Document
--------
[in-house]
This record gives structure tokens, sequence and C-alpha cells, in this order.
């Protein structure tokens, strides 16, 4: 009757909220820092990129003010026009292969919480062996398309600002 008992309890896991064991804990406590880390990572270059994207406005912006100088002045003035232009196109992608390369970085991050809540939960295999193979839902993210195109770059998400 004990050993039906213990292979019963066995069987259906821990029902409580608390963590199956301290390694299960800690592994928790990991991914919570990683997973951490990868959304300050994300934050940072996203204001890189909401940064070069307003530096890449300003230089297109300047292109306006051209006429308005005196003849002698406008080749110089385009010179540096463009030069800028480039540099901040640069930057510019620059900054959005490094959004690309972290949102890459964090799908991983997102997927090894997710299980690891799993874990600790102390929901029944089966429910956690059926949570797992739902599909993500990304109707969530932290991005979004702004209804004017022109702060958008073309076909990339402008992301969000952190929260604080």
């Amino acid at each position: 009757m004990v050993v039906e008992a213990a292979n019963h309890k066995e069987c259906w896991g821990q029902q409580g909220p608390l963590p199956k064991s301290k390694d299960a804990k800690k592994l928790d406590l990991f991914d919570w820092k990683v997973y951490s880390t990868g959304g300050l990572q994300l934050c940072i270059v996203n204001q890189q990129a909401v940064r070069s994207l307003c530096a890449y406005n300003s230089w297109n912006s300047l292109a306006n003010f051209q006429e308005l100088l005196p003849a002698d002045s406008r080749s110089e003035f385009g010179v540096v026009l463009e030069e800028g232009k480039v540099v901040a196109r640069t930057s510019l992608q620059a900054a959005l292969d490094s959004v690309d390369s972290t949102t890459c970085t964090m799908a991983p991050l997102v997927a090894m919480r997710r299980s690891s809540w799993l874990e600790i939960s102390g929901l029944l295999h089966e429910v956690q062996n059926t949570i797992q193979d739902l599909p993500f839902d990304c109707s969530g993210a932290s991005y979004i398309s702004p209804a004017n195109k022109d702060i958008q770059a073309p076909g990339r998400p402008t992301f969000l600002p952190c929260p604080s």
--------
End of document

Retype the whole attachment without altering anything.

[in-house]
This record gives structure tokens, sequence and C-alpha cells, in this order.
């Protein structure tokens, strides 16, 4: 009757909220820092990129003010026009292969919480062996398309600002 008992309890896991064991804990406590880390990572270059994207406005912006100088002045003035232009196109992608390369970085991050809540939960295999193979839902993210195109770059998400 004990050993039906213990292979019963066995069987259906821990029902409580608390963590199956301290390694299960800690592994928790990991991914919570990683997973951490990868959304300050994300934050940072996203204001890189909401940064070069307003530096890449300003230089297109300047292109306006051209006429308005005196003849002698406008080749110089385009010179540096463009030069800028480039540099901040640069930057510019620059900054959005490094959004690309972290949102890459964090799908991983997102997927090894997710299980690891799993874990600790102390929901029944089966429910956690059926949570797992739902599909993500990304109707969530932290991005979004702004209804004017022109702060958008073309076909990339402008992301969000952190929260604080």
């Amino acid at each position: 009757m004990v050993v039906e008992a213990a292979n019963h309890k066995e069987c259906w896991g821990q029902q409580g909220p608390l963590p199956k064991s301290k390694d299960a804990k800690k592994l928790d406590l990991f991914d919570w820092k990683v997973y951490s880390t990868g959304g300050l990572q994300l934050c940072i270059v996203n204001q890189q990129a909401v940064r070069s994207l307003c530096a890449y406005n300003s230089w297109n912006s300047l292109a306006n003010f051209q006429e308005l100088l005196p003849a002698d002045s406008r080749s110089e003035f385009g010179v540096v026009l463009e030069e800028g232009k480039v540099v901040a196109r640069t930057s510019l992608q620059a900054a959005l292969d490094s959004v690309d390369s972290t949102t890459c970085t964090m799908a991983p991050l997102v997927a090894m919480r997710r299980s690891s809540w799993l874990e600790i939960s102390g929901l029944l295999h089966e429910v956690q062996n059926t949570i797992q193979d739902l599909p993500f839902d990304c109707s969530g993210a932290s991005y979004i398309s702004p209804a004017n195109k022109d702060i958008q770059a073309p076909g990339r998400p402008t992301f969000l600002p952190c929260p604080s």